Engineers Should Contribute to Renewable Energy Policies,
Consider Ethical Implications
LUBBOCK, TEXAS (17 April 2009) -- Engineers working in renewable energy fields should participate in public policymaking and consider ethical implications, the opening speaker at the IEEE Green Technology Conference said today.
“Engineers have a special role to play with regard to the ethical development of renewable energy technology and associated public policies,” said Dr. William Marcy, P.E., executive director of the Murdough Center for Engineering Professionalism at Texas Tech University.
The goal of the Murdough Center (www.murdough.ttu.edu) is “to increase the awareness of the professional and ethical obligations and responsibilities entrusted to individuals who practice engineering.” The center also operates the National Institute for Engineering Ethics and the Applied Ethics Case of the Month Program.
As the push for renewable energy (solar, wind, biomass, hydropower, among others) advances, Marcy thinks it’s important for engineers to use their technical expertise to help lawmakers devise new energy policies.
“The role of public policy in promoting and enabling green technologies may turn out to be as important as the innovations themselves,” he said.
Marcy said ethical issues can arise from developing renewable energy technologies and from implementing the policies designed to promote their use.
“Ethics has a role to play in the design, engineering and implementation of complex technical systems and, more importantly, the associated public policies,” he said.
When engineers assist in formulating public policy, they should take into account the many possible outcomes that could arise from a specific policy. This helps to prevent unforeseen or unintended consequences.
Marcy cited the example of producing ethanol from corn. Because corn serves as the basis for much of the U.S. food supply, as demand for corn as energy increased, the cost of food rose. This unintended result is a hardship for low-income families.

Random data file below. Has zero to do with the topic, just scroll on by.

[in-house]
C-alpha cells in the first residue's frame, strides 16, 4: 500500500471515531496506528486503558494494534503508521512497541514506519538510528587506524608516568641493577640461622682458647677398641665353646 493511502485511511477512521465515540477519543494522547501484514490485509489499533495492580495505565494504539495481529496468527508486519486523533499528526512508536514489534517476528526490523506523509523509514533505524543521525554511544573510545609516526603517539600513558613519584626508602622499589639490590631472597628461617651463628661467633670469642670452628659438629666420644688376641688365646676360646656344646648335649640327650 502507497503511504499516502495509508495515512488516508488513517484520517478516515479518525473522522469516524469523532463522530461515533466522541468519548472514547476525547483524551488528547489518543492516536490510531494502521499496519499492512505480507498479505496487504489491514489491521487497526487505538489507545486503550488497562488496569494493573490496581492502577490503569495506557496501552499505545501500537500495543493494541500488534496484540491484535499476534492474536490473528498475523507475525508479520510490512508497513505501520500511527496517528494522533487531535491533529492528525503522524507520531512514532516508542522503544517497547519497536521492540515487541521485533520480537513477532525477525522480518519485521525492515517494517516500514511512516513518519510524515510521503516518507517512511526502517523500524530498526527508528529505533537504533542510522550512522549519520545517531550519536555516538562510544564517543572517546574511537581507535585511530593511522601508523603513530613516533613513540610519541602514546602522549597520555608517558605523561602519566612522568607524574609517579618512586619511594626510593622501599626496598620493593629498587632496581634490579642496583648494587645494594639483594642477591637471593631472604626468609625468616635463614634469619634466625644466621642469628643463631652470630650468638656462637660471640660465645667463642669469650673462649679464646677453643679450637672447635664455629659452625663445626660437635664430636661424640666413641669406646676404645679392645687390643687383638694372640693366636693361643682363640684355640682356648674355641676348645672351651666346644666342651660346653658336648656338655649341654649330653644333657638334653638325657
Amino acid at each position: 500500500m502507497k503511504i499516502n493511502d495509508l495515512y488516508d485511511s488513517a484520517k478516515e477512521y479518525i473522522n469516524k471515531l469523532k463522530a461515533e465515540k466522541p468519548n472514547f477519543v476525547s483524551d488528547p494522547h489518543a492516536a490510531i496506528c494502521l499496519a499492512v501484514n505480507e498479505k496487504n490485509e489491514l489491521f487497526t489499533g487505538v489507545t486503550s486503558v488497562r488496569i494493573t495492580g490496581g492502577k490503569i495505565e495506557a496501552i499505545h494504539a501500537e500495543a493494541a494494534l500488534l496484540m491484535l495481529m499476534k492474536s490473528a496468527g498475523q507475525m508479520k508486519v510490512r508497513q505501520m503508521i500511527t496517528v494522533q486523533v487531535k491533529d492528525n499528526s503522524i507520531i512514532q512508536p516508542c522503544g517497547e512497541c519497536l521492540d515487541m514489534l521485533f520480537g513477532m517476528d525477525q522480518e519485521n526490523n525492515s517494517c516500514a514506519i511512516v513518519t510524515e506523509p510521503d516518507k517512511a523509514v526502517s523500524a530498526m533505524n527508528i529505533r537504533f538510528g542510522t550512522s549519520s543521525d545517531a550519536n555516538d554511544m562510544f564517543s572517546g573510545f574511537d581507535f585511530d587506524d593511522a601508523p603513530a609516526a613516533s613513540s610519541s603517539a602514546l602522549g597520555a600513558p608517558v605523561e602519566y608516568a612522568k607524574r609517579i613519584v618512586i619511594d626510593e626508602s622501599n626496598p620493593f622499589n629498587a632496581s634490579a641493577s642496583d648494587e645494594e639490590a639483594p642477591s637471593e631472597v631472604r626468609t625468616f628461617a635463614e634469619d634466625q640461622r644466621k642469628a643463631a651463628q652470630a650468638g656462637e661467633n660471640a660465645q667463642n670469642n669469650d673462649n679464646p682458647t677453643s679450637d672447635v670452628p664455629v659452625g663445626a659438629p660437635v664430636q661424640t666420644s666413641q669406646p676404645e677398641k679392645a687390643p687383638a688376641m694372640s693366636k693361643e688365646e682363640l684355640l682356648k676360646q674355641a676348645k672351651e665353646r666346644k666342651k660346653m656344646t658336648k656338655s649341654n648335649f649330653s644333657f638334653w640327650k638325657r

“To make an ethical case for a new renewable energy policy one must take into account not only the consequences of actions individuals may take,” Marcy said, “but also the consequences that will accrue to society on a local, regional, national and global level.”
The inaugural IEEE Green Technology Conference, which began yesterday with a wind energy tutorial, is sponsored by IEEE Region 5, the IEEE South Plains Section, Texas Tech University and IEEE-USA. It is being held in conjunction with the annual IEEE Region 5 Meeting, which begins Saturday.
The 2010 IEEE Green Technology Conference will be in Grapevine, Texas, 15-16 April. Technical papers, workshops, panels and tutorial submissions can be sent to Edward L. Safford, technical program chair, at email@example.com.
IEEE-USA advances the public good and promotes the careers and public policy interests of more than 210,000 engineers, scientists and allied professionals who are U.S. members of IEEE. IEEE-USA is part of IEEE, the world’s largest technical professional society with 375,000 members in 160 countries. See http://www.ieeeusa.org.
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